The Boss Needs No Support

Springsteen, ah Springsteen. Back in the university, I distinctively remember one day where I was single-handedly responsible for emptying a lunch table by casually announcing that the recently released “Live/1975-85” was 10 DM off at the local music store.

Since the early eighties, the music created and performed by Bruce Springsteen remained on my radar. But it was always a difficult relationship. I adored much of Springsteen’s music and, admittedly, hated the rest equally passionate.

In particular, I disliked the concept of the “wall of sound” and its implementation in many Springsteen songs that in my personal impression would be much better without it.

As a canonical example, compare the “Nebraska”-style recording of “Born in the U.S.A.” on “Tracks” (which I like very much) to the well-known party hit released on “Born in the U.S.A.” (which I find so annoying that I will switch off the radio if it airs).

Needless to say, I was never happy with what I usually call the “pink cadillac” period (from “Tunnel of Love” to “Lucky Town”). I own most of the Springsteen albums on CD but nothing from that “dark period” between 1984 to 19921.

This period was sort of framed by two landmark albums, i.e. “Nebraska” was released just before “Born in the U.S.A.” and the brilliant “The Ghost of Tom Joad” came out right after “Lucky Town”.

In all this time, I never seriously considered buying concert tickets, mostly because I was expecting an overdose of the “wall of sound”2. This lasted until last Sunday when we finally had tickets for Springsteen’s “Wrecking Ball” open air concert in Cologne.

As total novices with respect to Springsteen concerts we expected some random support act to play before The Boss himself made his appearance on stage. Every decent act comes with a support band before the “real” concert, right? Wrong.

You know what, The Boss needs no support. Right at the time we tried to find our seats in the stadium, Springsteen entered the stage and did not stop playing until nearly three and a half ours later3.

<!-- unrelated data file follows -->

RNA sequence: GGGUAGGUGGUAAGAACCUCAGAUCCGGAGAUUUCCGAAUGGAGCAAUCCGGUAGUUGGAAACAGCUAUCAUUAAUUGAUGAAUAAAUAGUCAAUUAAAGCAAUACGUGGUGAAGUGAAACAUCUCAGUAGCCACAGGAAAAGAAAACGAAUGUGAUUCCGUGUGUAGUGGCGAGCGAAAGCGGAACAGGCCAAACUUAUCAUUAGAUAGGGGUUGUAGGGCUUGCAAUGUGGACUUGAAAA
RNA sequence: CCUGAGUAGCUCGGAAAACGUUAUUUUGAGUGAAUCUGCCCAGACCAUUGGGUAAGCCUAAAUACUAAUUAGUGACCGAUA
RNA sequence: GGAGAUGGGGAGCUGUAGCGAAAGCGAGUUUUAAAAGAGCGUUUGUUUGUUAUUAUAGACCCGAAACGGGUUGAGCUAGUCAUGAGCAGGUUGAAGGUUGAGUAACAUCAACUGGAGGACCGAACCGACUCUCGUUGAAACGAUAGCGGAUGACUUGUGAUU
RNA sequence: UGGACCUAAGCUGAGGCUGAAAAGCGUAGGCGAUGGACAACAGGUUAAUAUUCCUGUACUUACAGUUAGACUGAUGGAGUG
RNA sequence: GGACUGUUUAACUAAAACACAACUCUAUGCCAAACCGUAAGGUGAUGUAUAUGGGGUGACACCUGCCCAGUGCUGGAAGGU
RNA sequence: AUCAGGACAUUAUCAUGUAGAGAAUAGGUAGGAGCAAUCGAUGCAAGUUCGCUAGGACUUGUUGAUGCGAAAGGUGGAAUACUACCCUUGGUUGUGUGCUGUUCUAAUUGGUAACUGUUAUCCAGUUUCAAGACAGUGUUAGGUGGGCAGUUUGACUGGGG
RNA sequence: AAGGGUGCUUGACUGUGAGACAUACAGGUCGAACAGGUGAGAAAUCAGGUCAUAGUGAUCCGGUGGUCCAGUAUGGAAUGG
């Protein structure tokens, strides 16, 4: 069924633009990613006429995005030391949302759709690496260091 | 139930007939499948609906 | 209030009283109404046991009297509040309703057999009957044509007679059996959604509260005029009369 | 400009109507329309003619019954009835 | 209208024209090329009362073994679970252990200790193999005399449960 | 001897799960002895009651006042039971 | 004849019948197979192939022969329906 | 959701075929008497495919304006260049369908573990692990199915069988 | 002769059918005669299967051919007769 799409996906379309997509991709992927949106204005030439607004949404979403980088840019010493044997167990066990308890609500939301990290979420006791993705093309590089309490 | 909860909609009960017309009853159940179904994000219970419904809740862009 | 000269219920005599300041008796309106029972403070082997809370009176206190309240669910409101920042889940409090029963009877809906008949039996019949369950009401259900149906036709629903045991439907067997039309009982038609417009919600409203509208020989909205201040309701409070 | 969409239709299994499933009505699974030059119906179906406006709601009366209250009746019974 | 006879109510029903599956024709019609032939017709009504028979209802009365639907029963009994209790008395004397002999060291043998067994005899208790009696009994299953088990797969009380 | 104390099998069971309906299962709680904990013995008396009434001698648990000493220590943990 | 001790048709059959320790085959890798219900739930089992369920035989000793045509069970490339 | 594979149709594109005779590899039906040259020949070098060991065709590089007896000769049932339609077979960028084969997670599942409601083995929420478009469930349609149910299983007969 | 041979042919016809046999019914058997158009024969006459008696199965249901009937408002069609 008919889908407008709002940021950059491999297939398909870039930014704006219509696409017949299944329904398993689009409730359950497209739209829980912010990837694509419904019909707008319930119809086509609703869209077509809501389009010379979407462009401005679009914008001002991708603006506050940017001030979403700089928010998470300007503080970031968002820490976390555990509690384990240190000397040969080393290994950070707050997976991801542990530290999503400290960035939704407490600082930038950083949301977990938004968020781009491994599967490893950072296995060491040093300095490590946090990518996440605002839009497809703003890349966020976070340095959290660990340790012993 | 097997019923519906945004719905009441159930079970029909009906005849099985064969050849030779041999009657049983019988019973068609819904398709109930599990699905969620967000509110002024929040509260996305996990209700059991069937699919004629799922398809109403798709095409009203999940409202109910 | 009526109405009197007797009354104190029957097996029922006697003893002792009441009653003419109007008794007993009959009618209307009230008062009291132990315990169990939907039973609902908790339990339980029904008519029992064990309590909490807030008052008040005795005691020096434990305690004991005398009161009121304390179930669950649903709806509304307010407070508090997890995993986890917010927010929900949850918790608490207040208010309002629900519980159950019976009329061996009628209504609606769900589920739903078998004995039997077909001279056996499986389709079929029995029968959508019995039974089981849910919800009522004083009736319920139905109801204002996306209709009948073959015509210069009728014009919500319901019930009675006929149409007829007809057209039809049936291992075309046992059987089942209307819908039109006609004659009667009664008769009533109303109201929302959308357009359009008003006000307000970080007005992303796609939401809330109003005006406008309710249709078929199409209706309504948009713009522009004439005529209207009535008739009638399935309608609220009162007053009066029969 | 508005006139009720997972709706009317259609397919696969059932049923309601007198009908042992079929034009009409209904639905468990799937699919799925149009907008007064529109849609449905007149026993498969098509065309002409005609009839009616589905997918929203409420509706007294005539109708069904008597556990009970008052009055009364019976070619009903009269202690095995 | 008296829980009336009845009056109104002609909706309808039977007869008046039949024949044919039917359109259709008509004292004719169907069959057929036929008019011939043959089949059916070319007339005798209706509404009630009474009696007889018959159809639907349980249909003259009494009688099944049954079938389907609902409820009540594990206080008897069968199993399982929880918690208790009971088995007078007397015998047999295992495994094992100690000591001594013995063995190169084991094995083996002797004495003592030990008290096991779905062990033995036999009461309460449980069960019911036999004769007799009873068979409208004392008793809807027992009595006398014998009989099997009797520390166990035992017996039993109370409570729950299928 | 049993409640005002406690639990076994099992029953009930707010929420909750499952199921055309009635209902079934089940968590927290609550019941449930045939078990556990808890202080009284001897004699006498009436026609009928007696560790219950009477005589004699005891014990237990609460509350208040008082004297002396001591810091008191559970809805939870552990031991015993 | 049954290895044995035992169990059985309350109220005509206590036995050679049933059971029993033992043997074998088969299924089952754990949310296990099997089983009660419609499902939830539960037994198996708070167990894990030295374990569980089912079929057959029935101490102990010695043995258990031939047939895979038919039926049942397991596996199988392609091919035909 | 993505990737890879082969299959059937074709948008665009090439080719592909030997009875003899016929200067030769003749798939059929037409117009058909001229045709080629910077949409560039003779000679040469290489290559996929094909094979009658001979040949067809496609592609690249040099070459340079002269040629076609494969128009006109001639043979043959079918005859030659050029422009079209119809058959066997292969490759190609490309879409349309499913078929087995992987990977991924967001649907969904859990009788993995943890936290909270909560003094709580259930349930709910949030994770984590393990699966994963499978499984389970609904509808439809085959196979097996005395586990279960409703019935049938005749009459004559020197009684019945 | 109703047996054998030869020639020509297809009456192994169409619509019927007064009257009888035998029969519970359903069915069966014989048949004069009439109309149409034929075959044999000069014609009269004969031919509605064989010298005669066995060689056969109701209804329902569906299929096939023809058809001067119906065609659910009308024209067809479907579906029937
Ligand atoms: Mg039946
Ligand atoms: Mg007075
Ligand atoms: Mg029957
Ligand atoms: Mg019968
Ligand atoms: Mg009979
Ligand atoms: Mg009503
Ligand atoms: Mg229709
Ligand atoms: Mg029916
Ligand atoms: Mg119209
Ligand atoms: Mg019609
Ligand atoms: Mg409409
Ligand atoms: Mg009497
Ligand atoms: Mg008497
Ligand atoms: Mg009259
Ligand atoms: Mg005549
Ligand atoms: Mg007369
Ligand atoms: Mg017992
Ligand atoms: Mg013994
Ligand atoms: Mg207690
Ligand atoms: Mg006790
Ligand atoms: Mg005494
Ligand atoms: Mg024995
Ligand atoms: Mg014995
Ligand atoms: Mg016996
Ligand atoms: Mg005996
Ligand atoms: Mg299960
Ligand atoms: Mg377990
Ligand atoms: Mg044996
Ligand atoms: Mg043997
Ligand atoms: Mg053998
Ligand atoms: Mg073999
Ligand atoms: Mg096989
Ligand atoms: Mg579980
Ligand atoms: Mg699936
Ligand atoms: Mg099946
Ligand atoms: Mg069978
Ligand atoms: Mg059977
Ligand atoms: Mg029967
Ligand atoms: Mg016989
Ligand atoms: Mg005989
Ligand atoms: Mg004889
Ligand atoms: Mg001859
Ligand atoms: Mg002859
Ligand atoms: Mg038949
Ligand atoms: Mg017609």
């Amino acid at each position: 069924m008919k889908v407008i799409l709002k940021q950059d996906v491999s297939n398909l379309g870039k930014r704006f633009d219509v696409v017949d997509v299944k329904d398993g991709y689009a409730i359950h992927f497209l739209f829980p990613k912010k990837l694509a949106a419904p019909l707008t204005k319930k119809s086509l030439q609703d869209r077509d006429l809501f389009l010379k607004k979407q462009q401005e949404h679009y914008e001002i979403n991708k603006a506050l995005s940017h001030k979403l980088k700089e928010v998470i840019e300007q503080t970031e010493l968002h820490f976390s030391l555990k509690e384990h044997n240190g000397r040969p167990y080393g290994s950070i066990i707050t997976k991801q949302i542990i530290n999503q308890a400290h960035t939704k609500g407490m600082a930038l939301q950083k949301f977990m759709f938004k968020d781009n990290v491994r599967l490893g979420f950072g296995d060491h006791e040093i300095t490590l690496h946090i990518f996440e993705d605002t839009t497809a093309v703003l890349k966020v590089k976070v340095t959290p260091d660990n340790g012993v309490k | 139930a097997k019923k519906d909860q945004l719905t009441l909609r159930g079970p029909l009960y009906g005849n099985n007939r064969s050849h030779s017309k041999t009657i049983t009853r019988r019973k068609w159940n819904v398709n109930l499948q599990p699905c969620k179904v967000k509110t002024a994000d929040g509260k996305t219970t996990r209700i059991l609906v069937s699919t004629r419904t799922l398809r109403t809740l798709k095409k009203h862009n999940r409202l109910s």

We were extremely lucky to have booked tickets for a day with absolutely perfect weather conditions for an open-air concert: sunny, with 25 degrees that lasted until the late evening.

As expected, the “wall of sound” was in plenty-full supply. But frankly, during the concert I have learned to make peace with it. It may be hard to explain, but the “wall of sound” experience in a concert is different from the “wall of sound” experience when listing to a record.

My best guess is that in a concert, you will naturally focus 100% on the performance, whereas while listening to a record, there are the occasional diversions that eventually make the “wall of sound” annoying rather than pleasing.

And, man, the physical presence of Springsteen on stage was more than enough compensation. What a stunning performance! I have been at two many concerts that went like “you’re there, we’re here, let’s leave it at that”. This is totally not what this concert was like.

Springsteen is in continuous interaction with the audience from start to end, even if he performs on stage rather than (as he frequently did during the concert) directly in arm’s reach of the audience. He even did a pretty good job in speaking the introductory texts for some of the songs in German4.

My personal highlight of the concert was “The River”, performed as it deserves to be performed, with cautious orchestration and lighting. Also (note that this song is totally on the “wall of sound” side), the ten-minute version of “Darlington County” stood out. I also liked “Atlantic City” (hey, a song from one of my all-time favorite albums, “Nebraska”).

It should be noted that I probably stand alone with my verdict about the songs from the “pink cadillac” period. Some of them were played during the final part of the concert and ended up well-received by the audience.

Over the years, I have often regretted that (for various reasons) I never had a real chance to attend a Led Zeppelin concert. But in retrospect of this evening in Cologne I’ve got the feeling that it was good to go and that it saved me from possibly having similar feelings in the future about never having attended a Springsteen performance. It was worth it.

  1. The obvious exception to this rule is the live album “Live/1975-85” but that one only partly covers the years between 1984 and 1992.

  2. I would have given much for an opportunity to listen to Bruce Springsteen playing without the band in a small club in front of, say, 200 listeners: just a man and his guitar, give or take the occasional harp performance.

  3. In hindsight, given the extension of Springsteen’s performance, there is a very good explanation for not having a support band: it may very likely be that local authorities demand open air concerts to end at around 11 pm latest.

  4. I like Springsteen’s introductory text passages to his songs very much for their personal touch, especially the one introducing “The River” on “Live/1975-1985”.